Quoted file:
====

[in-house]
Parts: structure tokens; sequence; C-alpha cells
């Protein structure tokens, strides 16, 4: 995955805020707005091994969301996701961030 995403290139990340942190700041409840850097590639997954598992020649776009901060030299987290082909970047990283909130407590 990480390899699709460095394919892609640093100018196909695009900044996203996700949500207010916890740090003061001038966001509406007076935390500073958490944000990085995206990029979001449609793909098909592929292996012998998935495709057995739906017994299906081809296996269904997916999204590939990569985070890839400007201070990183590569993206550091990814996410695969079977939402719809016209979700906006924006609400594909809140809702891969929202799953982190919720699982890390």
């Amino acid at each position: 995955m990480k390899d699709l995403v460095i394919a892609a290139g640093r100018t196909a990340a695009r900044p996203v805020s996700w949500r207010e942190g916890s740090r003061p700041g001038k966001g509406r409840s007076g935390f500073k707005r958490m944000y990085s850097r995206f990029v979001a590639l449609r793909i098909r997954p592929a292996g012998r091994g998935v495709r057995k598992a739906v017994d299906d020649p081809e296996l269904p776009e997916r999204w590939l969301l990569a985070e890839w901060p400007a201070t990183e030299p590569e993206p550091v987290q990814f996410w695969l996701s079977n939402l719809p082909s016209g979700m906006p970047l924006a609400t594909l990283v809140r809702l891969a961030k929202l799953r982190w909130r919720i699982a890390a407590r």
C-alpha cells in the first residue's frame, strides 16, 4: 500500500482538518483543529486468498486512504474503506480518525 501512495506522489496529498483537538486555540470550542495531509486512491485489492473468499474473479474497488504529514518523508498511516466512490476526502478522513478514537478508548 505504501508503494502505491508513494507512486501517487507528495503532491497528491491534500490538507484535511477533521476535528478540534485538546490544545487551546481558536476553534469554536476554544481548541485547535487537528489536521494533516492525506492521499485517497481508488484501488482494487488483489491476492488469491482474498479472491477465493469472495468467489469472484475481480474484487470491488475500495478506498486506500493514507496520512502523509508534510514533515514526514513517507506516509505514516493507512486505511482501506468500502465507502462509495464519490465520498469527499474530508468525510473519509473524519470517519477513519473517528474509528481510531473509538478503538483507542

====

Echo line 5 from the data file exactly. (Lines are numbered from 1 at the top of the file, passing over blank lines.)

C-alpha cells in the first residue's frame, strides 16, 4: 500500500482538518483543529486468498486512504474503506480518525 501512495506522489496529498483537538486555540470550542495531509486512491485489492473468499474473479474497488504529514518523508498511516466512490476526502478522513478514537478508548 505504501508503494502505491508513494507512486501517487507528495503532491497528491491534500490538507484535511477533521476535528478540534485538546490544545487551546481558536476553534469554536476554544481548541485547535487537528489536521494533516492525506492521499485517497481508488484501488482494487488483489491476492488469491482474498479472491477465493469472495468467489469472484475481480474484487470491488475500495478506498486506500493514507496520512502523509508534510514533515514526514513517507506516509505514516493507512486505511482501506468500502465507502462509495464519490465520498469527499474530508468525510473519509473524519470517519477513519473517528474509528481510531473509538478503538483507542